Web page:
As we head into a new year, the guardians of traditional religion are ramping up efforts to keep their flocks—or in crass economic terms, to retain market share. Some Christians have turned to soul searching while others have turned to marketing. Last fall, the LDS church spent millions on billboards, bus banners and Facebook ads touting “I’m a Mormon.” In Canada, the Catholic Church has launched a “ Come Home” marketing campaign. The Southern Baptists Convention voted to rebrand itself. A hipster mega-church in Seattle combines smart advertising with sales force training for members and a strategy the Catholics have emphasized for centuries: competitive breeding.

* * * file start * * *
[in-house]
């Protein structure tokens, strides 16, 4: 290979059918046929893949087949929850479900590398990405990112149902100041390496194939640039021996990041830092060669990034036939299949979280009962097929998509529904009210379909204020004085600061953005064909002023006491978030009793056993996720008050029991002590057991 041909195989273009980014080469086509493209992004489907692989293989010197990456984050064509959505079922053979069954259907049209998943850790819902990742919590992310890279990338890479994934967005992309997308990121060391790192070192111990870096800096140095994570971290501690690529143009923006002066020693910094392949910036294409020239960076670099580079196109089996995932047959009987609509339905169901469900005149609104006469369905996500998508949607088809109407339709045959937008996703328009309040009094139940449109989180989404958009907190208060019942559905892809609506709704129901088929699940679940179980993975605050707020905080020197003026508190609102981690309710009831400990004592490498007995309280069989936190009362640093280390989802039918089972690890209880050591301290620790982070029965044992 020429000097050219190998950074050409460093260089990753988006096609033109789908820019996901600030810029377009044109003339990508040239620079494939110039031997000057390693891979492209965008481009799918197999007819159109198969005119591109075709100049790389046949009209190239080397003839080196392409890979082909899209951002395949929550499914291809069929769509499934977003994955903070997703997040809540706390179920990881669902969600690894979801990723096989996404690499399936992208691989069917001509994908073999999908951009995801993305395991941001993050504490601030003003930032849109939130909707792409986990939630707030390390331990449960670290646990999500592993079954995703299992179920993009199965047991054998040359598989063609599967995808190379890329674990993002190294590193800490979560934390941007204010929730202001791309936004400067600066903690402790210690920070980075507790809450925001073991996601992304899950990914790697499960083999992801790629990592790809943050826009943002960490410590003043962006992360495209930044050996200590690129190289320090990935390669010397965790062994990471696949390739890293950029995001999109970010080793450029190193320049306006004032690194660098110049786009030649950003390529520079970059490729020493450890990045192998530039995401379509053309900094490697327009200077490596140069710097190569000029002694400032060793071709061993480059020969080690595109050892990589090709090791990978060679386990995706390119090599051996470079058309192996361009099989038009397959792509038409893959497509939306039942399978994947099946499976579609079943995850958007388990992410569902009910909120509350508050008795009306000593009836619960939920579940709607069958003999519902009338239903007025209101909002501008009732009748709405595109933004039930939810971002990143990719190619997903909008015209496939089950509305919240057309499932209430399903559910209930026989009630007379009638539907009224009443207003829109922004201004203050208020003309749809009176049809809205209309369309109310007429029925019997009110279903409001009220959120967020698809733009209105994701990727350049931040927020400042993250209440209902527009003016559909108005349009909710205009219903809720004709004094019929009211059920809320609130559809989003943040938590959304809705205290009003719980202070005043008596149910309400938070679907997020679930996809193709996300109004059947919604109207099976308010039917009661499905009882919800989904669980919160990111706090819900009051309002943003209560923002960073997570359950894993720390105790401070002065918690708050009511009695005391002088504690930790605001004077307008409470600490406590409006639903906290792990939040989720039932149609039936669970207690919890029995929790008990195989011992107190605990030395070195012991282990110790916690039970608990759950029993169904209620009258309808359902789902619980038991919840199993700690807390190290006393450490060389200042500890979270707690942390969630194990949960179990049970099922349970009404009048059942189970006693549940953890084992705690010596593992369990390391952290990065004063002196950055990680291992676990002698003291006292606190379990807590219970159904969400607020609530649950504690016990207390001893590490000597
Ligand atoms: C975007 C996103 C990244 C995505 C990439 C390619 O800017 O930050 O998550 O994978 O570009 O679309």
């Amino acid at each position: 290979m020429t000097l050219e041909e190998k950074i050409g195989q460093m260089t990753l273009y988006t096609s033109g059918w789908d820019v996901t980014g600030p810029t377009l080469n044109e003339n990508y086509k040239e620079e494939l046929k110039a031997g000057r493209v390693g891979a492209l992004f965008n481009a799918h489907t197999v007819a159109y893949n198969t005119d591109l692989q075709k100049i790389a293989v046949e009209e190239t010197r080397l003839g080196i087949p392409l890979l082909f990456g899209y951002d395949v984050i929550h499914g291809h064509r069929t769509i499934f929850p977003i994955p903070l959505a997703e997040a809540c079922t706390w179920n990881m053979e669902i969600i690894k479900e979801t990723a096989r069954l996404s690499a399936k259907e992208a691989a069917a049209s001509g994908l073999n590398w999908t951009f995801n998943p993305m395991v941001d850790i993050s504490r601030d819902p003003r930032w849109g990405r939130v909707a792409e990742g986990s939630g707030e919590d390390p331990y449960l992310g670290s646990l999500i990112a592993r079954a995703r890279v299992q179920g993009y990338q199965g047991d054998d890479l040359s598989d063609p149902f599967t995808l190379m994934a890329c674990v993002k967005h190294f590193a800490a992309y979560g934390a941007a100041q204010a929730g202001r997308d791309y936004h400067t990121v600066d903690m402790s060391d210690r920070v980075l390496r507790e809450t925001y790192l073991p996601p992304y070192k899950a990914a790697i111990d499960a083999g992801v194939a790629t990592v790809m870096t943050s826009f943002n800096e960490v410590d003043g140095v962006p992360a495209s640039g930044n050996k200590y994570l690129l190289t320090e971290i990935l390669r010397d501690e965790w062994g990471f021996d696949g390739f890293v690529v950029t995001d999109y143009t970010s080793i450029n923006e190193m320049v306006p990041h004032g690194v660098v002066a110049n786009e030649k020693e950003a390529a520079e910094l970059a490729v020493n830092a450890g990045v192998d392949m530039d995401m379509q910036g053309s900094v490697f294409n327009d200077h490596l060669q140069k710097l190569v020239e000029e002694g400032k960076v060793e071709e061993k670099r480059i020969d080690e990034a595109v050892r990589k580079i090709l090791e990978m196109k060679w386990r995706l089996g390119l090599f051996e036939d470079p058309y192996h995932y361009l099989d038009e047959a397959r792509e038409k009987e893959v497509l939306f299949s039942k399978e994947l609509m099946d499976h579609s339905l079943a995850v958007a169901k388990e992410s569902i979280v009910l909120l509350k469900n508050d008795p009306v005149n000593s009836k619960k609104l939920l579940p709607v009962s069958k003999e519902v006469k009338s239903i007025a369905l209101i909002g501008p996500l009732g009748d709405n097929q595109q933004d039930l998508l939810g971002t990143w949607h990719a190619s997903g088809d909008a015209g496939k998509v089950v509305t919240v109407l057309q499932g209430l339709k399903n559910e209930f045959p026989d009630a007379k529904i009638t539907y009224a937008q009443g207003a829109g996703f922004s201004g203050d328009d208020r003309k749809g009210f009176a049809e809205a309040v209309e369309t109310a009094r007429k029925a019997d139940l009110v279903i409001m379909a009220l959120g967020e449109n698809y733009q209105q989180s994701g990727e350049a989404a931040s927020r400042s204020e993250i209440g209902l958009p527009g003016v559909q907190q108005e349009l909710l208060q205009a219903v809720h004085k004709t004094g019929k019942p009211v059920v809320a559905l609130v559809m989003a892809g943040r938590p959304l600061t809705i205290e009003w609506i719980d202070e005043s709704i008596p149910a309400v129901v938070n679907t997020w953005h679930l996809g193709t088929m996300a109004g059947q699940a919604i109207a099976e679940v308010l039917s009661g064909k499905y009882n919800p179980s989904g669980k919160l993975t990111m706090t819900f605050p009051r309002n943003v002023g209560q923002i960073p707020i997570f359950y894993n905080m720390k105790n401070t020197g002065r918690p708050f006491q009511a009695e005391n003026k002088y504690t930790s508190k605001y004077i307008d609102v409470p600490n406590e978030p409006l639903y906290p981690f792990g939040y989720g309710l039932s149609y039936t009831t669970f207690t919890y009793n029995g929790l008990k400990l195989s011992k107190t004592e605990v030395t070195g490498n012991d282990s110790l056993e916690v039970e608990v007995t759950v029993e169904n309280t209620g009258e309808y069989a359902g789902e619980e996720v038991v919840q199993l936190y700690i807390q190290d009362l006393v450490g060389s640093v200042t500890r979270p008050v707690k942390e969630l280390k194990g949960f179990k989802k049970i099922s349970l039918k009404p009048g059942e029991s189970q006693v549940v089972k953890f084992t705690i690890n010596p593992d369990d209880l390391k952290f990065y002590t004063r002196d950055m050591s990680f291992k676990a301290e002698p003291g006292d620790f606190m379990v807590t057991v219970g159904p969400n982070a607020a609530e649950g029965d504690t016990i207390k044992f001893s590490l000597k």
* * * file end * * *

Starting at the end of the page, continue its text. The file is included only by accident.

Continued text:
In October 2012 the Pew Research Center announced that for the first time ever Protestant Christians had fallen below 50 percent of the American population. Atheists cheered while evangelicals beat their breasts and lamented the end of the world as we know it. Historian of religion Molly Worthen has since offered big-picture insights that may dampen the most extreme hopes and allay the fears. Anthropologist Jennifer James, on the other hand, has called fundamentalism the “death rattle” of the Abrahamic traditions.
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